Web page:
For many years user acquisition was seen as the main indicator of success and growth in the eyes of many mobile app developers, while app retention was majorly overlooked. Only recently this perspective started to shift. More studies are beginning to stress the importance of maintaining a good retention rate for measuring the overall success of a mobile application. At Nisman Solutions we understand the importance and value of gathering the understanding of what is happening to the app after the initial installation.
We see user retention as a trust signal that indicates how well users are receiving the application’s user experience. Typically, by day one apps have 21% retention rate, and by day 90 the percentage usually drops to 1.8.
Below we are going to cover three retention tips that we use, that help us improve the health and stickiness of the mobile apps, which we create.
Designing a smooth first-time user experience is crucial and providing a seamless onboarding experience can reduce user abandonment rates significantly. Studies show that more than 20% of users who download an app will abandon it after a single session. The more complicated it is to start using an app, the more likely users to develop a decision fatigue and abandon the application altogether.
The factors that lead to decision fatigue are:
- Too many steps to sign in;
- Overload of information fields;
- Confusing features and functions;
- Providing only 1 sign-up option;
- Mandatory, extensive tutorial;
It is vital not to overload your users with information from the very start, for example make an account-creation as simple as it can get by reducing the amount of steps needed for signing up. When users are onboarded in an effective way, the lifetime value of such users increases.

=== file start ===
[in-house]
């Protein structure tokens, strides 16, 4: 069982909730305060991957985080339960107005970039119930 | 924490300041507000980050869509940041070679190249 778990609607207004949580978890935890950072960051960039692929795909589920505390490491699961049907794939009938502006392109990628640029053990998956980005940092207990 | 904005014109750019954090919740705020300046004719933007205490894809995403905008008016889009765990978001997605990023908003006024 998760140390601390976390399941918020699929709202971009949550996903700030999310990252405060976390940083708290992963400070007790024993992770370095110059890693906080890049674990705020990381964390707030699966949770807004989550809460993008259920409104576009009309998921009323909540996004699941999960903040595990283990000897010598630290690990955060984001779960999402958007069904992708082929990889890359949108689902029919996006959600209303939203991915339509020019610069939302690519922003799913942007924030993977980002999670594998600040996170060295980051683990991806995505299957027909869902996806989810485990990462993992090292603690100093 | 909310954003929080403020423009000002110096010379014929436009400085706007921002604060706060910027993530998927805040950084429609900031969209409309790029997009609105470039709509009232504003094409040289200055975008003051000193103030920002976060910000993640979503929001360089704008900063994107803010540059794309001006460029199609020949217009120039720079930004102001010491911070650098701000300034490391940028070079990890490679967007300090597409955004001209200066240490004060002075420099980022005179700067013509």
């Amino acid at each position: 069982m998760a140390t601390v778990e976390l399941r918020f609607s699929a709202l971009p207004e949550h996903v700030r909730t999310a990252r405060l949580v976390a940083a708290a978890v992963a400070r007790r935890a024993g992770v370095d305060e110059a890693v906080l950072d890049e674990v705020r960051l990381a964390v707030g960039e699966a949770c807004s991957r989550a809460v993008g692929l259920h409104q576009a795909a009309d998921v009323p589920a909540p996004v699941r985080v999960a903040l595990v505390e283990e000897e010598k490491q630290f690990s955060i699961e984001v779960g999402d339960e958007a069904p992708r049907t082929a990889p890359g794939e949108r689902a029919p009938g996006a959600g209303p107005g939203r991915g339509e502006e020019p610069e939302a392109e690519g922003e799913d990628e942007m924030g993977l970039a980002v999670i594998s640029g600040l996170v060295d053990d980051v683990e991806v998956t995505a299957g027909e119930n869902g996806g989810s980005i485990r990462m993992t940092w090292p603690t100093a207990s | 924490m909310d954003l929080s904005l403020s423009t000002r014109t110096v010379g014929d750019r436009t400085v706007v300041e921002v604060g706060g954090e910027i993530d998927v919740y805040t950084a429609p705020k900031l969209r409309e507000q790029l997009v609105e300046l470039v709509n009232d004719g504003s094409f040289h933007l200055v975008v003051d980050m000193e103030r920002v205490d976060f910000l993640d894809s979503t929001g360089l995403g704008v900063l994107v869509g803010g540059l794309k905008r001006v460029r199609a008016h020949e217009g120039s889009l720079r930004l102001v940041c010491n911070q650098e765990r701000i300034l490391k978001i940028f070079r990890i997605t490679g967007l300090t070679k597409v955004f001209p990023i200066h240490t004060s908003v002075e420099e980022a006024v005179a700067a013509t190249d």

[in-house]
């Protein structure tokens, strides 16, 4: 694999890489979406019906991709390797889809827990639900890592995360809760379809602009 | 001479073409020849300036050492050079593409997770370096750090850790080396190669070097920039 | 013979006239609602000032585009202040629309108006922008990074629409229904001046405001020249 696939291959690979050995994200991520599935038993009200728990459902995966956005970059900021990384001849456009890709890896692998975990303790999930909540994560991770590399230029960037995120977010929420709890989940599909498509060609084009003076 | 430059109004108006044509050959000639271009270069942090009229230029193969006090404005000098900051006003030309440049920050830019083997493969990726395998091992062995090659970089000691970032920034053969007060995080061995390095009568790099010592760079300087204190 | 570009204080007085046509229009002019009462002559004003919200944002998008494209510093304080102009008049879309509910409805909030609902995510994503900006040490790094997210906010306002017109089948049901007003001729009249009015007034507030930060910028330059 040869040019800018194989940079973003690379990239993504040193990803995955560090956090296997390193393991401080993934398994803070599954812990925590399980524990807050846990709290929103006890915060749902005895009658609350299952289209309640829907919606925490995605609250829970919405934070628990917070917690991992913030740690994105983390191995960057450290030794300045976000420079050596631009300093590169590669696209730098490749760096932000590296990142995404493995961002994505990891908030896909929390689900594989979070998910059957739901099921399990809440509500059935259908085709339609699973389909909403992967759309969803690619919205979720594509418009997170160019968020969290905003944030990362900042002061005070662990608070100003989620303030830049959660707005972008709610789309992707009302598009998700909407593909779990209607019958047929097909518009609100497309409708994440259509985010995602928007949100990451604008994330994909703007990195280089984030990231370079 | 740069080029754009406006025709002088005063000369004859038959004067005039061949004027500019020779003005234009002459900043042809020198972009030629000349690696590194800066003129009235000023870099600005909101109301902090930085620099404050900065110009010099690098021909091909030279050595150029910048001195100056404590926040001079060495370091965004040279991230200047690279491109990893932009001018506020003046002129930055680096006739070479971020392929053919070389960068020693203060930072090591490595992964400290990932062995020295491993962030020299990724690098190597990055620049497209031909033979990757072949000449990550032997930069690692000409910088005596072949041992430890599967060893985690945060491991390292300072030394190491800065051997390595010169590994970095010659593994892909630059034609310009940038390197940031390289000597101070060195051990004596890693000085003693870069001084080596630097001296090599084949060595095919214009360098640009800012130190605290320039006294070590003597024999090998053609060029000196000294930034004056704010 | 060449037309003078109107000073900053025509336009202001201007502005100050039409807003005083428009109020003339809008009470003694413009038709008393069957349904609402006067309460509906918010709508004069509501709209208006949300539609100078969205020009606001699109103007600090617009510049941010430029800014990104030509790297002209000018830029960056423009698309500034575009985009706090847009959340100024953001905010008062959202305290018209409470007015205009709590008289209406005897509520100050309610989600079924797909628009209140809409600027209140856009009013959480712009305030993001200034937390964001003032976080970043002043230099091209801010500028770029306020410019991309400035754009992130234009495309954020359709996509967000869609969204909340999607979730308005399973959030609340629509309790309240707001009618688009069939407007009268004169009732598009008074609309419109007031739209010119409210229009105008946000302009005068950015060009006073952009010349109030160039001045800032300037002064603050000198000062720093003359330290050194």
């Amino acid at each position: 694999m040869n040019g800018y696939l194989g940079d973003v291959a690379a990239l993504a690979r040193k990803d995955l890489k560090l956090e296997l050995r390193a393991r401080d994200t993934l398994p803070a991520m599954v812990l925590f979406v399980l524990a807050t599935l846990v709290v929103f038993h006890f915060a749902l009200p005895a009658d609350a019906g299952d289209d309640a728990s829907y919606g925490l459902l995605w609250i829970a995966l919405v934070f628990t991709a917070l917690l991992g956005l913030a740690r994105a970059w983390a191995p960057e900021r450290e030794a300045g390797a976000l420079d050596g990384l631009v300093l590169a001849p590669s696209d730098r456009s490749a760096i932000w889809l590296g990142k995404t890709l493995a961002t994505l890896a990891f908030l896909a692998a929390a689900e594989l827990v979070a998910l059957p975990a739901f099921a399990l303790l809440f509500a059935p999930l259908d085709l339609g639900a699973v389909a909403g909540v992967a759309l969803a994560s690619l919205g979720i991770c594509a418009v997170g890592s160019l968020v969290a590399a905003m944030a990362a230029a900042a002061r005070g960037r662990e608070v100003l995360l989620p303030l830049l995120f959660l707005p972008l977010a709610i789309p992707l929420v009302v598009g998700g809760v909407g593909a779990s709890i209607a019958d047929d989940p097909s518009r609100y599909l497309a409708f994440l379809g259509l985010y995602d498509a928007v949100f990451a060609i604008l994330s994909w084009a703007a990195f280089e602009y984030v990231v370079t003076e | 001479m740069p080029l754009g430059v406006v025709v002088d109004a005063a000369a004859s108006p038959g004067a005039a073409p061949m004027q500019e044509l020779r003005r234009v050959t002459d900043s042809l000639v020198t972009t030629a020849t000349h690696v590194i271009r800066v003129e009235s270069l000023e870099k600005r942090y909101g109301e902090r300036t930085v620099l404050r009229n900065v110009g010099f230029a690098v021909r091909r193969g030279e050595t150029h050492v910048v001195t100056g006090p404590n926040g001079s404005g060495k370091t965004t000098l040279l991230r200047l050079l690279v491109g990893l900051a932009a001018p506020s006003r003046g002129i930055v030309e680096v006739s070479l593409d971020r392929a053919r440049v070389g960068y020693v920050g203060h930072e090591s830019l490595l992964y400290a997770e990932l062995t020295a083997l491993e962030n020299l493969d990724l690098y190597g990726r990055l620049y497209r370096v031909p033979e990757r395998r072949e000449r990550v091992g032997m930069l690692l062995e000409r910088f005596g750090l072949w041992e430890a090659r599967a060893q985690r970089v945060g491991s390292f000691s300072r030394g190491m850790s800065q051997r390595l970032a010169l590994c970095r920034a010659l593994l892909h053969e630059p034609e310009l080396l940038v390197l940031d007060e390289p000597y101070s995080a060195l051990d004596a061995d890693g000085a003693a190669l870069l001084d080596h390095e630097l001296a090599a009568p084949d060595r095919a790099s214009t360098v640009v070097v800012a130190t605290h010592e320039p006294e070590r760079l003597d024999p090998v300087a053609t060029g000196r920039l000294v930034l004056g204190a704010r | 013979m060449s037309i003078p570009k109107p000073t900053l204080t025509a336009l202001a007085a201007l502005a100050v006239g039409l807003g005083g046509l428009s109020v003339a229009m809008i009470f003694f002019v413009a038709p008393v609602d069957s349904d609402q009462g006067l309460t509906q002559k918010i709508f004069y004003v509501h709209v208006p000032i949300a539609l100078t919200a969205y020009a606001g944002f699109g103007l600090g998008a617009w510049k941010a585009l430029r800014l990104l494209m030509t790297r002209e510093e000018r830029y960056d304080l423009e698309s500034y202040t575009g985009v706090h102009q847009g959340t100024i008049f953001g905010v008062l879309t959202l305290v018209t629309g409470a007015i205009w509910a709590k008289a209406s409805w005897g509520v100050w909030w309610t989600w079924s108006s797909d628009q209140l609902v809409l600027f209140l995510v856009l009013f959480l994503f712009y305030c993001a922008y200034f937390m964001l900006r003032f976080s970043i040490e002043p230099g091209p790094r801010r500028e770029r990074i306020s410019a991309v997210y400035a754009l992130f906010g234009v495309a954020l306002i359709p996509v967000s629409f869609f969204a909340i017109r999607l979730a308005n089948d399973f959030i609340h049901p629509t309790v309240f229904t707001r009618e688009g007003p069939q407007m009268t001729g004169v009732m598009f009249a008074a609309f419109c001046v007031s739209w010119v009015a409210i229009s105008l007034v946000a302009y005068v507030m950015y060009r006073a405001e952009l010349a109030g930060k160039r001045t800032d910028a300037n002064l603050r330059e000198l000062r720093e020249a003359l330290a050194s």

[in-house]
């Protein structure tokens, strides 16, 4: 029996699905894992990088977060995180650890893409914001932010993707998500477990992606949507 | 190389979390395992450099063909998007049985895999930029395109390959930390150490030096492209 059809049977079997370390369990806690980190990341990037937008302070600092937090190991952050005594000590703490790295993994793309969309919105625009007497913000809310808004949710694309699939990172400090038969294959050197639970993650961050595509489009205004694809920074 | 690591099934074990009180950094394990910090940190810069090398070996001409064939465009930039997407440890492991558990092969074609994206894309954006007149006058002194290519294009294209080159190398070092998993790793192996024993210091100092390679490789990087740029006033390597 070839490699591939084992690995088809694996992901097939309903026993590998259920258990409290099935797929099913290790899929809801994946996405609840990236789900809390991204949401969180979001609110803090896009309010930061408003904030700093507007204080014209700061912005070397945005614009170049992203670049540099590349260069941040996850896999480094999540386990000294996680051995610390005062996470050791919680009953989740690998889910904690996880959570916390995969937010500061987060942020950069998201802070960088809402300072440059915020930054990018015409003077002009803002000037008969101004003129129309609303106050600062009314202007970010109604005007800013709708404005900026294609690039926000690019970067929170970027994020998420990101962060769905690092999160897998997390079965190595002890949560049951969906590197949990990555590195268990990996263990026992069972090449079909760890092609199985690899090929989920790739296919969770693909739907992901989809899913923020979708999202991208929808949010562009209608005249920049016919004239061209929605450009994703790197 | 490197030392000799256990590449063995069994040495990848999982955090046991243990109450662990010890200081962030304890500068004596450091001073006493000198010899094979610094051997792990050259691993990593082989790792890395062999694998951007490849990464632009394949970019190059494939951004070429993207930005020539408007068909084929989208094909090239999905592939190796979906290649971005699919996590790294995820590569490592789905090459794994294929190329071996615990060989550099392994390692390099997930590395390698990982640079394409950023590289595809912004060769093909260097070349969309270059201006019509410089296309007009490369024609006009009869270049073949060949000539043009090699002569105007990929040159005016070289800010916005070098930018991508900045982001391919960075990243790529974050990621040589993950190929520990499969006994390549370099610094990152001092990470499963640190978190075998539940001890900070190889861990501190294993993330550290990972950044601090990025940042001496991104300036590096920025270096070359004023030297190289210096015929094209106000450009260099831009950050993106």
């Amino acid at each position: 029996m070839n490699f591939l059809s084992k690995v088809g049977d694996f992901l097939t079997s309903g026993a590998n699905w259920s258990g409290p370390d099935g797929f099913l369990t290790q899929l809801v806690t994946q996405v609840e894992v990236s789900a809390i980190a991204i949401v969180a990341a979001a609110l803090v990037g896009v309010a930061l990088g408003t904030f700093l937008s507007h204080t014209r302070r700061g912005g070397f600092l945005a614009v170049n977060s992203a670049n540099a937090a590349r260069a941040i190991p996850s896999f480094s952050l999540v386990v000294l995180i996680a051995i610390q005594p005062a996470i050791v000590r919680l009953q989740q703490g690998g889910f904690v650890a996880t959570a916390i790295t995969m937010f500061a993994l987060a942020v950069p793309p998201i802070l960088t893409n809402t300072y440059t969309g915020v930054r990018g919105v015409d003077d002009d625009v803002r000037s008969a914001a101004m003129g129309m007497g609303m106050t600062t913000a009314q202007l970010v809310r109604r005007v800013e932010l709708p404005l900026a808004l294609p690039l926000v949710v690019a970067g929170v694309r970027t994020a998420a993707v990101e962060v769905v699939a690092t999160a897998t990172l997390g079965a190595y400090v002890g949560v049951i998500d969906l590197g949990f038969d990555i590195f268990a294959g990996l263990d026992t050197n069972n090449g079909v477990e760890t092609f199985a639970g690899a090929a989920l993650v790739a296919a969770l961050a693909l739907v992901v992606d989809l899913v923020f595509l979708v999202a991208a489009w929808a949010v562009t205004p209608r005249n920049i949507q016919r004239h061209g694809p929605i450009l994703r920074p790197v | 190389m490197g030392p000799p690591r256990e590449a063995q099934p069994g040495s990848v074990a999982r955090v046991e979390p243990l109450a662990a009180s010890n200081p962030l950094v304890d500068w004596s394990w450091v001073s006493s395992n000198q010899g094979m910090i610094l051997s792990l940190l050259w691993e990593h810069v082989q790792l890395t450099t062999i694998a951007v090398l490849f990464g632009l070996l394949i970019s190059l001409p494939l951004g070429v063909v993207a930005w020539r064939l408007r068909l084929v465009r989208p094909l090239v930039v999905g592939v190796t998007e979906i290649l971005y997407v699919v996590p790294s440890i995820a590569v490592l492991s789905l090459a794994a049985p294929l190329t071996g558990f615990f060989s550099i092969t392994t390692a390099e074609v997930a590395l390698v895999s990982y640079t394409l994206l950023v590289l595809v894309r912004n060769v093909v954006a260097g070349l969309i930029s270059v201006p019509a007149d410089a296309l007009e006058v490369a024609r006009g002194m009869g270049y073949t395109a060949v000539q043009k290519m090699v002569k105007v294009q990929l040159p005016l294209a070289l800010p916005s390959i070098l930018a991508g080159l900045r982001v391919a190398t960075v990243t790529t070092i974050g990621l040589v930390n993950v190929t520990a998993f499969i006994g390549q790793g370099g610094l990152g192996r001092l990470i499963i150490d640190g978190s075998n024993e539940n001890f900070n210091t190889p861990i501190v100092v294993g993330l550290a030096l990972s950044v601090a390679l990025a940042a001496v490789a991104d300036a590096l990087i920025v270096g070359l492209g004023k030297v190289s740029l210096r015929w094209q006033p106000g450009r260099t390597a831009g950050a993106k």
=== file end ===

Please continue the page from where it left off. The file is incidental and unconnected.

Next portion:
Your user retention will directly correlate to how your users navigate your app. Users come to an app to perform specific tasks. If the application is not intuitive enough and users cannot find what they are looking for, they will stop trying and go look for the competitors’ apps. Every action associated with moving the user journey forward should be intuitive and obviously simple. Remembering small but important things like having clearly marked and visible icons and having a minimum amount of interactions that are required to complete a specific task will do the job. Always keep the user journey in mind — make it simple, friendly, and smooth.
Push notifications, which nearly half of all smartphone users allow, have been proven to increase user retention anywhere from 56% to 180%. Studies show that users who have opted into receiving push notifications exhibit 88% higher app engagement than those who haven’t. Push notifications are useful in grabbing user’s attention at the moment to send them straight to your app to perform a specific action.
Push notifications serve even more functions, than just being an attention grabber. If implemented effectively, push notifications can also help encourage the app usage through targeted messages based on user preferences or behavioral data. For applications that serve a specific niche and that don’t have a natural daily usage drive, it is helpful to engage users by providing them a compelling reason to return like a targeted discount.
However, it can be easy to abuse these useful app features.
Users don’t want to be continually bothered by the apps that they download. If they consent to notifications, they only want to be notified for important or enticing information.
When you set up your push notification system, ask these questions:
- What types of app activity warrant a notification?
- What kinds of discounts or enticing deals can you offer?
- How often will you be sending advertisements, if any?
Throughout the process, just keep in mind that there is a perfect balance you must strike between reminding users about your app and annoying them.
Are you looking to start a software project but want to scope out the cost first? Contact our team or download our free Software Development Budget Template to plan your predicted costs, along with comparing them to your actual costs when the project is underway.